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Chapter 5: Love Needs No Time

Because of this difference between Sufism and sophistry you will also note that in the East personalities have never been important. Indian philosophy is not tied to personalities. Little is known about the lives of the philosophers. The philosopher in the East has been a discoverer, not a formulator, of truth. Truth is as ancient as existence itself. Nobody can claim that one has discovered it. It has been discovered many times - the most one can say is that “I have rediscovered it.” And one of the conditions to rediscover is that you should disappear. There should not be the claimer, the I.

The West has its Platonism, Hegelianism, Kantism. In India there is no parallel. You cannot come across anything like ‘Patanjalism’, ‘Shankaraism’ - no, not at all. The Philosophy is not rooted in the ego of the individual. The individual disappears. Truth comes, floods one’s being.. But the logical mind cannot take that much of a risk. It always remains in control. It possesses the truth.

And truth by its very nature cannot be possessed. So whatsoever the logical mind possesses is not truth but an opinion about truth. It is not the real thing. It is just a carbon copy of it, a reflection.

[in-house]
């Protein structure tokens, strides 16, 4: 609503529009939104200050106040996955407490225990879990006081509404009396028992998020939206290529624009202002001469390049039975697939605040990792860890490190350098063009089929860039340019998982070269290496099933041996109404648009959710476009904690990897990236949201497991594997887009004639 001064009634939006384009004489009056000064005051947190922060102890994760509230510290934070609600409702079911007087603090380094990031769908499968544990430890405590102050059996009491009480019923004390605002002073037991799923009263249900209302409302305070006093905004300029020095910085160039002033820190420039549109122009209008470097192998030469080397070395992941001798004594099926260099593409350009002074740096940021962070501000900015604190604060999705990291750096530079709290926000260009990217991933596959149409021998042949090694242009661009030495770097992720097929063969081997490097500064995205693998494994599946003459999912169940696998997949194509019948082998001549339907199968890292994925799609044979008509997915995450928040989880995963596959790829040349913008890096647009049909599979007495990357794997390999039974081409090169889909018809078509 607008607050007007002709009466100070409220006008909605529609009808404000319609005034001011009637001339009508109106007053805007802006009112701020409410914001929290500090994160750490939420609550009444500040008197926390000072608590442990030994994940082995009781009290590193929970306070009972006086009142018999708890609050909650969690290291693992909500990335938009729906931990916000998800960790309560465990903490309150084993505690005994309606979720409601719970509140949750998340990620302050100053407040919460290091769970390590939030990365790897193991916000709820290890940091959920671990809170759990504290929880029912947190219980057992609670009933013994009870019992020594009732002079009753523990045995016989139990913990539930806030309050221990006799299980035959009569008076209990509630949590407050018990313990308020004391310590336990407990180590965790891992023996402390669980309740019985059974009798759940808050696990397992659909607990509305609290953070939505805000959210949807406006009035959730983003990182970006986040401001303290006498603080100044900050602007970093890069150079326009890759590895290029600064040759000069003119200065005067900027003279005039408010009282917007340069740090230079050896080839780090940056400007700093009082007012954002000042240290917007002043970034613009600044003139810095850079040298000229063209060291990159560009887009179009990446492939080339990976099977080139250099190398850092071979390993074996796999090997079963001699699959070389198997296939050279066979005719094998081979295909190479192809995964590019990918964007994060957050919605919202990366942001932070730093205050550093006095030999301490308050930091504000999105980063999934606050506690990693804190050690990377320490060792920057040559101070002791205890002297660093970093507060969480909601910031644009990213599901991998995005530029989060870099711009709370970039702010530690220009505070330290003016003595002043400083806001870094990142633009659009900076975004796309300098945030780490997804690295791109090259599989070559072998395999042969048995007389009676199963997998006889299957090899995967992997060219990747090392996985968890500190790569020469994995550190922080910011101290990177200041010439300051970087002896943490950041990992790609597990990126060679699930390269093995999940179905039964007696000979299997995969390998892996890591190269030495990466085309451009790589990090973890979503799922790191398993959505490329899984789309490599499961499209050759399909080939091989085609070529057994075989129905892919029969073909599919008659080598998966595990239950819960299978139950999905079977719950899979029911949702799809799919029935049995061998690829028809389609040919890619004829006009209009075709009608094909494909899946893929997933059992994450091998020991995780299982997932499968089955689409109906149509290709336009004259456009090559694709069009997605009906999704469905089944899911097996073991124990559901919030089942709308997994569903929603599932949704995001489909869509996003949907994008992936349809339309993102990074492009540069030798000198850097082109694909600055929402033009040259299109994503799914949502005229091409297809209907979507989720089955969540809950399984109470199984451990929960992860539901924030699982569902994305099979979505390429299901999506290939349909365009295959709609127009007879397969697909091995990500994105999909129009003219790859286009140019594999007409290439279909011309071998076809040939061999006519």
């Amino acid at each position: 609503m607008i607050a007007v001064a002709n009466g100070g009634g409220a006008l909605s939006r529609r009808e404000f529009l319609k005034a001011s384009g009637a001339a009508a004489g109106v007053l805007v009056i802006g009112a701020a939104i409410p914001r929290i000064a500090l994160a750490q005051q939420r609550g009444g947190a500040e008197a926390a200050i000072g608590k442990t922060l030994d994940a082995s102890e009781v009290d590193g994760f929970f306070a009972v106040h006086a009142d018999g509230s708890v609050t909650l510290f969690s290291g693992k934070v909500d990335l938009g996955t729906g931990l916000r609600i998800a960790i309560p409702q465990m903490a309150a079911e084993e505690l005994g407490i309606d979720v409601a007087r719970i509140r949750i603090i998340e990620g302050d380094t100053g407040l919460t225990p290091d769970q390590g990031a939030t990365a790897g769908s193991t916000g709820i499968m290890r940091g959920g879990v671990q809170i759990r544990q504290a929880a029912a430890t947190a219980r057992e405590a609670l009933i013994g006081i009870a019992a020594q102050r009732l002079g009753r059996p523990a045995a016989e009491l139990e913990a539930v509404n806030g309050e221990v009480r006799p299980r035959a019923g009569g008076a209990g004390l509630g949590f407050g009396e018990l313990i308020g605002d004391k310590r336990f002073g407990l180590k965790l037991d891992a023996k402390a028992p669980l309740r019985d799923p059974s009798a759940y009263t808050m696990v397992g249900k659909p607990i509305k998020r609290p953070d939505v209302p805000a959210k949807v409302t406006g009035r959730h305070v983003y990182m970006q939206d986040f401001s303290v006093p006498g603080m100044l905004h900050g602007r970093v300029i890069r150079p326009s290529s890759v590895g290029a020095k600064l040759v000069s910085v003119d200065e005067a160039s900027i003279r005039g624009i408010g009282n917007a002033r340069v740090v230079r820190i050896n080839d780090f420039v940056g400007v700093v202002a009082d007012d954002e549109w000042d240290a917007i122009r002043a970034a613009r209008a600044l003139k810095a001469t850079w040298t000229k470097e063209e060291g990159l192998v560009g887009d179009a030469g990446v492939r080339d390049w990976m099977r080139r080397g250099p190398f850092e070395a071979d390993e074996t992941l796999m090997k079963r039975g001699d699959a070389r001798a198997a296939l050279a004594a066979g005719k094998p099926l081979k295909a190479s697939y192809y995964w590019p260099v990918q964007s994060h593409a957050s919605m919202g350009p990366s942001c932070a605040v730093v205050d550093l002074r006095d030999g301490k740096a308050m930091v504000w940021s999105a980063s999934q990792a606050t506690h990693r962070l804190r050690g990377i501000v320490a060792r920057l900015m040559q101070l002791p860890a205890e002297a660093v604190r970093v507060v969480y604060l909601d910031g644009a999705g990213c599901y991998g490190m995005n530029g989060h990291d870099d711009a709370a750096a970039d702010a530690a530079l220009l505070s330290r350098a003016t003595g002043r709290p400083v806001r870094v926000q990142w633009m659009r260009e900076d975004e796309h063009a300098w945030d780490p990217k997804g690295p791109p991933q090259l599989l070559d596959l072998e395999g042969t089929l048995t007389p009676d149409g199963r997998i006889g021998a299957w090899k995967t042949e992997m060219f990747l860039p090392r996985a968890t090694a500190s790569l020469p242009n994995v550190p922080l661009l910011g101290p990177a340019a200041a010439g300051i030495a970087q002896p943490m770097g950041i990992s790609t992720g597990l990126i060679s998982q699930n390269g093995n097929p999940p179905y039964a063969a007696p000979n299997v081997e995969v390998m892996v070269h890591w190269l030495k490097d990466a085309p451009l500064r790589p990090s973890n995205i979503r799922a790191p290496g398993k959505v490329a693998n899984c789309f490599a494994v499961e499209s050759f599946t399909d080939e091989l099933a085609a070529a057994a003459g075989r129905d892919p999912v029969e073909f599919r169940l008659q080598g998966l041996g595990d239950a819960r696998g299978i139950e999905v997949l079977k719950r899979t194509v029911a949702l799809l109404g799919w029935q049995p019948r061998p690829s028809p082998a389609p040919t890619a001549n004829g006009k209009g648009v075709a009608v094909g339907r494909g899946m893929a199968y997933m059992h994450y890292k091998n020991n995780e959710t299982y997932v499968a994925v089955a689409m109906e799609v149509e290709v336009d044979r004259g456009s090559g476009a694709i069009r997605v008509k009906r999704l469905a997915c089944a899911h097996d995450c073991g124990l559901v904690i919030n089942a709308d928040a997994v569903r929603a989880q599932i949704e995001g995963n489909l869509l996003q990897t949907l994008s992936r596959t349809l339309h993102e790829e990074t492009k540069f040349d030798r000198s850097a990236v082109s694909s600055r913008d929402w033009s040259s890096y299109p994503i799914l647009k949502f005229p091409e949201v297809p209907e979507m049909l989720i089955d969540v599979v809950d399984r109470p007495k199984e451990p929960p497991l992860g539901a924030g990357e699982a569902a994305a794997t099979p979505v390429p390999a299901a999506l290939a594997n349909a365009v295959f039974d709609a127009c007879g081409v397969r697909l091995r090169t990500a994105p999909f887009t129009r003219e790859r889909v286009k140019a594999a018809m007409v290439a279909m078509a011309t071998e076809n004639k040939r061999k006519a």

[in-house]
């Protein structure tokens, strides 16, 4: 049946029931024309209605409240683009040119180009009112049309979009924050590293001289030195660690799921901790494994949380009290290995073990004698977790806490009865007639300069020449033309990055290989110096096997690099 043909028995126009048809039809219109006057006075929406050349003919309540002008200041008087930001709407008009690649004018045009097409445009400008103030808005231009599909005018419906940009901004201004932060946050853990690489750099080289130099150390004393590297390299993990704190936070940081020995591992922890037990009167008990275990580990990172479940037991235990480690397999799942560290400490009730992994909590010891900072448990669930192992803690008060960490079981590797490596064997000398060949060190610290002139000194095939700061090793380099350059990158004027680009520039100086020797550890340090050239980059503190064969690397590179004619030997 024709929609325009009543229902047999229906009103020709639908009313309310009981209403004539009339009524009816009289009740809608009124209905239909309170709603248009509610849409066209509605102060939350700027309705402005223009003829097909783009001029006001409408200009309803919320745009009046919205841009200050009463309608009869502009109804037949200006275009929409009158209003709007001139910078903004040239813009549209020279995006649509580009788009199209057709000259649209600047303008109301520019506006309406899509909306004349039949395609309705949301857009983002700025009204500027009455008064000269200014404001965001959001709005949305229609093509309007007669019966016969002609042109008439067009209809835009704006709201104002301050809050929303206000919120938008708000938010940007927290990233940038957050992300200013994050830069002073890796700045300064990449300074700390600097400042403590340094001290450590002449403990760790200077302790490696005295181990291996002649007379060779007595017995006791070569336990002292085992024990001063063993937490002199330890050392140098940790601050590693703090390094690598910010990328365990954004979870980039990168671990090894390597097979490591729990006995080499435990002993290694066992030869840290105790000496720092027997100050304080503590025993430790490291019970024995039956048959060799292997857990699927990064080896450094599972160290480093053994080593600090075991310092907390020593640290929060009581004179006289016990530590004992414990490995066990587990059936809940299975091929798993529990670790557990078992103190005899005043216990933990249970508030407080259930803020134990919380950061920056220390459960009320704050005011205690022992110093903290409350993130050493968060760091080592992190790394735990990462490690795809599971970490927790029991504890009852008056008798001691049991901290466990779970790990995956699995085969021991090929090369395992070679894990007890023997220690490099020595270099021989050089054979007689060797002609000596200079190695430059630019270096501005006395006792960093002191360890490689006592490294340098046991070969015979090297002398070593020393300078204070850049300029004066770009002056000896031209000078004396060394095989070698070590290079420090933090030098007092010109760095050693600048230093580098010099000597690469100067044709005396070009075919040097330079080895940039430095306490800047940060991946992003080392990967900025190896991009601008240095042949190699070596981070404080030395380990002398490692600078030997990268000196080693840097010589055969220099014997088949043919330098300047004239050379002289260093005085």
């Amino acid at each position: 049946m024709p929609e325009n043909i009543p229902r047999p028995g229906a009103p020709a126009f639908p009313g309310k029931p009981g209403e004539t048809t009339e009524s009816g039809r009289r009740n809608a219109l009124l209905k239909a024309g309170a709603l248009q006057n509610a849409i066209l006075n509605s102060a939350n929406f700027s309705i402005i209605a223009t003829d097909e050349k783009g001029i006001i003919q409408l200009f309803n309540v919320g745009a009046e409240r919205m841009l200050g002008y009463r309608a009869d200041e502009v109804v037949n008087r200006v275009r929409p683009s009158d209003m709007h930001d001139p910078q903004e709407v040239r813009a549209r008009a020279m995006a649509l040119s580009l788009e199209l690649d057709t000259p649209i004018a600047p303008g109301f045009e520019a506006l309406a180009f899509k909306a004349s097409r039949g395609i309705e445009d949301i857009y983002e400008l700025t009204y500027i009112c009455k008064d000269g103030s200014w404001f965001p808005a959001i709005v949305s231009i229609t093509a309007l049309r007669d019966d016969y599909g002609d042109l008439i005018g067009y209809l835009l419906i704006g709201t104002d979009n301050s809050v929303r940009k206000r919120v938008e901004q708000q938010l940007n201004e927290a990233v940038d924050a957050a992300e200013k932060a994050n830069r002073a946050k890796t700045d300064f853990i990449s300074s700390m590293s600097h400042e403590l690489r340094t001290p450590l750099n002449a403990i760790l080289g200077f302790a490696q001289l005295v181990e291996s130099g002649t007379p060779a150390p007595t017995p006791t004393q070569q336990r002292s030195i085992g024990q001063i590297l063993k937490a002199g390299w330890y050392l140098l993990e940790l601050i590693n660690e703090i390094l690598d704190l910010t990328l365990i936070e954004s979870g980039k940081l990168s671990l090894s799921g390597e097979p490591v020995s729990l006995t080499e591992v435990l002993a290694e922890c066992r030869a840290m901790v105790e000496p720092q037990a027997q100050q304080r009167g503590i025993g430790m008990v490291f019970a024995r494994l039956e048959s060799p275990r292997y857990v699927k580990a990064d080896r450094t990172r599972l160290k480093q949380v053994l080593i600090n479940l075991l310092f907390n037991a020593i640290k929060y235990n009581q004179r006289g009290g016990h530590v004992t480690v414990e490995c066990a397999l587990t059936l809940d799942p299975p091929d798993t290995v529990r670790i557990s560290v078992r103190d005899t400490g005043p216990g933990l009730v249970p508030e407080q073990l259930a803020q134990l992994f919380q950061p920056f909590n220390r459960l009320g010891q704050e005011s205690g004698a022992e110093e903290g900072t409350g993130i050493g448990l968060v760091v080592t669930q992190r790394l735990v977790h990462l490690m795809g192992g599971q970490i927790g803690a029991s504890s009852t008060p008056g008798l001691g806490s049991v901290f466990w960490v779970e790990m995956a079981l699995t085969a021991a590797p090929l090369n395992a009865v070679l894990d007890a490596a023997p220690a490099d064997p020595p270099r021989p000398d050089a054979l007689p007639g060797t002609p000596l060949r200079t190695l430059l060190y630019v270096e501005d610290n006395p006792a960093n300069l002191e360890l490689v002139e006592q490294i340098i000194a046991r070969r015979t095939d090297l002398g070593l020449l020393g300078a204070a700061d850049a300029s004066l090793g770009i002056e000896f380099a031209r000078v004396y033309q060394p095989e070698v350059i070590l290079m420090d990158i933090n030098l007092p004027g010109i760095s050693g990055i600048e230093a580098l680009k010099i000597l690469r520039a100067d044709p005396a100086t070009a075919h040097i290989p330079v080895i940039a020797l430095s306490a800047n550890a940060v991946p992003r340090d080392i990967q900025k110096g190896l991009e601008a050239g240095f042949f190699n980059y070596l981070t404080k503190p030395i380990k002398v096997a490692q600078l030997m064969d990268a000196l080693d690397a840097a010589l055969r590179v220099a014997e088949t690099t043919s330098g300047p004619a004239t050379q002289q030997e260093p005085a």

In small things the differences have become great. For example: the Western concept of zero, the mathematical zero, has reached the West from India. Zero is an Indian discovery. But the meaning has changed. In the Western mind the zero means nought. In buddhism zero - shunya - does not mean simply a mathematical nought: it means the existential state of no-self. It means selflessness. It means empty of oneself.

And in Hinduism the zero - bindu - is a solid dot symbolizing a fertile seed. It is the productive point of potentiality, the matrix of the negative and the positive. Once, Ramana Maharshi, when asked to sign an autograph book, made only a dot in the center of the page with the remark, “In the bindu all is contained. I too am included in it - so there is no need to sign separately.”

Now the same concept, zero, in the West becomes just a mathematical, logical concept. In buddhism it is existential selflessness. In Hinduism - the same concept - it is a solid matrix of all that is possible.

Remember it, that how you look at things makes much difference. Whether you look with full loving eyes..

It is said about a great Hassidic mystic, the Baal Shem, that ordinarily he would not use specs, but whenever he talked to a philosopher, a logician, he would immediately put his specs on his eyes. It was strange; people were watching it.

A disciple one day asked, “What is the matter? Ordinarily you never put specs on. We disciples go on discussing with you a thousand and one things, but whenever a logician comes, you always put specs on your eyes.”

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